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Changing Scientific Conceptions and Changing Conceptions of Human Place in the Universe - $40

1:00 p.m. On campus
Instructor: Richard (Dick) Connolly, PhD

Western conceptions of human nature and its relation to the world of nature have been closely tied to one another. The purpose of this course will be to examine how western scientific conceptions of the world and nature have changed and how our conceptions of human nature have changed in response. We will do this by examining, in a non-technical way, how our ideas about nature have shaped our ideas of who and what we are and what our place is. We will begin by examining ancient Greek ideas about science, especially in the physics of Aristotle and the astronomy of the ancient Greek astronomer, Ptolemy. We will then proceed to examine the work of the Renaissance scientists, Copernicus and Galileo, and how their ideas changed the way we see ourselves in relation to nature. We will then proceed to a historical examination of 18th and 19th century geology carried on by folks like James Hutton and Charles Lyell, specifically how it relates to the age of the world. We will conclude with an examination of Darwin’s theory of evolution and its implications for our conception of human nature.

Suggested Readings for the Course:

  1. The Copernican Revolution by Thomas Kuhn
  2. The Blind Watchmaker by Richard Dawkins

Dr. Connolly received his BS in Biology from Trinity College and MA and PhD in Philosophy from Michigan State University. He taught most of his career at UE until retiring in 2014. While at UE, he taught nearly all the basic courses in philosophy, including the history and philosophy of science.

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How to Argue with Your Friends: Civic Discourse - $40

3:00 p.m. On Campus
Instructor: Michael Austin, PhD

Democracy is hard work. It has always been hard work because people have always had different points of view and have always expressed their differences through vigorous debate. Democracy cannot survive without this kind of debate, but neither can it survive long when people become so divided over issues that they treat each other as enemies. The most important skill we can learn in a democratic society is the skill of arguing as friends. This course will examine the origins and current expression of America’s civic tradition, beginning with the public squares of Greece and Rome and continuing through the Constitutional Convention, the Civil War, and the Civil Rights Movement. But the major focus will be on our own society and our own actions as we encounter each other in political contests and debates.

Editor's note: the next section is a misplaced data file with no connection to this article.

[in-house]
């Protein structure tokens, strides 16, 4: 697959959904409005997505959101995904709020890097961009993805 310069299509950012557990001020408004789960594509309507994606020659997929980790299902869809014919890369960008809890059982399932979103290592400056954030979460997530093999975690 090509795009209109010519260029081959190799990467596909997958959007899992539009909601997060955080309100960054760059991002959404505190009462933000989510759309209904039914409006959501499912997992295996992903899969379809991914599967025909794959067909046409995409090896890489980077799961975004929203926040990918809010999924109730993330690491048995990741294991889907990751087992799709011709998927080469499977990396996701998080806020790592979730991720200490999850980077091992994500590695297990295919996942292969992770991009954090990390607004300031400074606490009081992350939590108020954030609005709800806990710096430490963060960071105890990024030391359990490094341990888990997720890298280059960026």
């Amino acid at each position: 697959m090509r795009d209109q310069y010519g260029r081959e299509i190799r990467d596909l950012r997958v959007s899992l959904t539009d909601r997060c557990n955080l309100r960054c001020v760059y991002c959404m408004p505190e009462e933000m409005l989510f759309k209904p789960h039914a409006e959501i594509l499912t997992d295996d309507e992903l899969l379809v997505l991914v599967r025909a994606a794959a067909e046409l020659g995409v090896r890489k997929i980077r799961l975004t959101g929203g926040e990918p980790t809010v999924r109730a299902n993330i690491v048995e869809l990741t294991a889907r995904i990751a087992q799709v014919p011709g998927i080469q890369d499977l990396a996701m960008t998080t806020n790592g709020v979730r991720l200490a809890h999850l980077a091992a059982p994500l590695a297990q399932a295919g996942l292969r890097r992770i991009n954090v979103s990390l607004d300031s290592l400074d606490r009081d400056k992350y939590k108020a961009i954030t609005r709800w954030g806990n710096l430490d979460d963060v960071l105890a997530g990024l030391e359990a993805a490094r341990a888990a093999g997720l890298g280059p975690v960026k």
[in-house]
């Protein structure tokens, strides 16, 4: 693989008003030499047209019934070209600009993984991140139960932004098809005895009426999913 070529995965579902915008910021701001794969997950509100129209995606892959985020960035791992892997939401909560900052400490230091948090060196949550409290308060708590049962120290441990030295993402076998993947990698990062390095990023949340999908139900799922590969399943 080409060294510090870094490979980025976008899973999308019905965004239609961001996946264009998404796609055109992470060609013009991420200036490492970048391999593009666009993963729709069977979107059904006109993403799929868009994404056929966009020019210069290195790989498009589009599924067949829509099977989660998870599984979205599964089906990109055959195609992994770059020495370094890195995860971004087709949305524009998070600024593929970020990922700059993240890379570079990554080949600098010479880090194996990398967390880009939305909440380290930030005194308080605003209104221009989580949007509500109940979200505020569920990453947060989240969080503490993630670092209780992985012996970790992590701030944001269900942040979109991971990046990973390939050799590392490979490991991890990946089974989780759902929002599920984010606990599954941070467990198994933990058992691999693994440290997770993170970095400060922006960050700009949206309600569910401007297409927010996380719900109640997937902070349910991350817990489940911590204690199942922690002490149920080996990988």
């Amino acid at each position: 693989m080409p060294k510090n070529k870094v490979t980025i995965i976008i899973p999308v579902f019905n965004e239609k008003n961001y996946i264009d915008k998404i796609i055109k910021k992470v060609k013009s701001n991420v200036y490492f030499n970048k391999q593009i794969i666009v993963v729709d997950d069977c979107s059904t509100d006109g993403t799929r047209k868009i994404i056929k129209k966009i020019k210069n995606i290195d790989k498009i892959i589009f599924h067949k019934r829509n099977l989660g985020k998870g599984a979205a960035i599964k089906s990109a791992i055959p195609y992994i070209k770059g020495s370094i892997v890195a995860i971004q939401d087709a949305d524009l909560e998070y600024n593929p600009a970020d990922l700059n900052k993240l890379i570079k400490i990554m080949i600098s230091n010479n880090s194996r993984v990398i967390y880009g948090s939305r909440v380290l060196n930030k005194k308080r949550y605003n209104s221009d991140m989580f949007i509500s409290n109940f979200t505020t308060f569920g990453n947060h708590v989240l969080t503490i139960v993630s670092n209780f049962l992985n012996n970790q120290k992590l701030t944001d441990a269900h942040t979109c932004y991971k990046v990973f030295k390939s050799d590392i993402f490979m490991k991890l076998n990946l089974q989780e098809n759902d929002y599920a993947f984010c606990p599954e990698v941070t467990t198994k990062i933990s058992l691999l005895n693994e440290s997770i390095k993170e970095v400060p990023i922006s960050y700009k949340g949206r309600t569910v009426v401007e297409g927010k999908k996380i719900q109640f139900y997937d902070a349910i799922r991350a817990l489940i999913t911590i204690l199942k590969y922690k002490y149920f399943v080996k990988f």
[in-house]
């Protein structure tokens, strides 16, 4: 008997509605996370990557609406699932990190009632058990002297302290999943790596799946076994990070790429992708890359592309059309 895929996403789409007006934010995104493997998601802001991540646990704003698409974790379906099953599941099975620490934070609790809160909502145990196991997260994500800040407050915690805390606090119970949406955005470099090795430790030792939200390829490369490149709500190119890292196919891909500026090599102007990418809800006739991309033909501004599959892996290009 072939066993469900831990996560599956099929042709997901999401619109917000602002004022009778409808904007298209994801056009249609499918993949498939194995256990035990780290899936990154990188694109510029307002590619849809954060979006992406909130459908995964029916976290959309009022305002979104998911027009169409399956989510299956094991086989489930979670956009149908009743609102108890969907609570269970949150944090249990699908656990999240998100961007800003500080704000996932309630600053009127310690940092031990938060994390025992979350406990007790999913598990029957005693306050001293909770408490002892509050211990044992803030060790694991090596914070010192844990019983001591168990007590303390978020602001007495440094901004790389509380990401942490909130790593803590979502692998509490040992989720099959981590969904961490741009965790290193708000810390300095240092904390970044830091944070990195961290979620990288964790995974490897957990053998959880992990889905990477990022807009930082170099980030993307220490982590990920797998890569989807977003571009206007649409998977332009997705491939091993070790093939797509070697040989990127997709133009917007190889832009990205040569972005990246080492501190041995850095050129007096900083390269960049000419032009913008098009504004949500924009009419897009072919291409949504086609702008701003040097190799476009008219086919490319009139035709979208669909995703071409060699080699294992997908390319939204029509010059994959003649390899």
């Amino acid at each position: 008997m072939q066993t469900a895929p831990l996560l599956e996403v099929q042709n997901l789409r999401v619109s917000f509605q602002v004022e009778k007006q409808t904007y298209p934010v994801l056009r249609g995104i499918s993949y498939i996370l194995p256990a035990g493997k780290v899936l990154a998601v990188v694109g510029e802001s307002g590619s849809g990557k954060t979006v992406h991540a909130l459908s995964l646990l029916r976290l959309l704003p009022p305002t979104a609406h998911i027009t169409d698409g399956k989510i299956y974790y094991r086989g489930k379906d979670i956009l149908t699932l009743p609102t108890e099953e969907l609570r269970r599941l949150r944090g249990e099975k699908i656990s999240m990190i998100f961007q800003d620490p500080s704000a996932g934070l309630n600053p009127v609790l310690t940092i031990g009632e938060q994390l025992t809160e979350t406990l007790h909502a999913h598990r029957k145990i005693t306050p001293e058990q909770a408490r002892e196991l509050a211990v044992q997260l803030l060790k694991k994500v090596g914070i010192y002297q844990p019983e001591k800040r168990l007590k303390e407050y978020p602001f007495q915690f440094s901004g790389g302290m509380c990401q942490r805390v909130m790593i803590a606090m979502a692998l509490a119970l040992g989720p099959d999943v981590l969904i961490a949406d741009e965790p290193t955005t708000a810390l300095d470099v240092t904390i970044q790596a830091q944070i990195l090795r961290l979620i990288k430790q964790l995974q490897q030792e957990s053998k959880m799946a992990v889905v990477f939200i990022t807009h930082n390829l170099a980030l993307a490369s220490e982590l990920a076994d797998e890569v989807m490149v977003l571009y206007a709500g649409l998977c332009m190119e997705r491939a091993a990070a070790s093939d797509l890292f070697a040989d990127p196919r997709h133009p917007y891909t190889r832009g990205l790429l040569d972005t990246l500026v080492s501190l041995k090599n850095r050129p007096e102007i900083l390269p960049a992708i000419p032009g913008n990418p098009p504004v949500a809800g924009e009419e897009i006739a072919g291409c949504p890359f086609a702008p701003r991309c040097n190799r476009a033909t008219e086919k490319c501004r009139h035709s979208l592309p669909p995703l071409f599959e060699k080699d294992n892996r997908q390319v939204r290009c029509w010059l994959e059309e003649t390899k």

Materials: Austin, Michael. We Must Not Be Enemies: Restoring America’s Civic Tradition. (2019) Available at: rowman.com

Michael Austin is the Executive Vice President for Academic Affairs and Provost at the University of Evansville. Before moving to Evansville, he was Provost and Vice President for Academic Affairs at Newman University (Kansas), and before that, Dean of Graduate Studies at Shepherd University (West Virginia) where he taught composition, world literature, and British literature. He is the author of several textbooks and works of literary criticism.

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Please email cal@evansville.edu for more information.

Office Phone:
812-488-2981

Office Email:
cal@evansville.edu

Office Location:
Room 311, Graves Hall

Office Hours:
8:00 a.m. to 4:30 p.m. CDT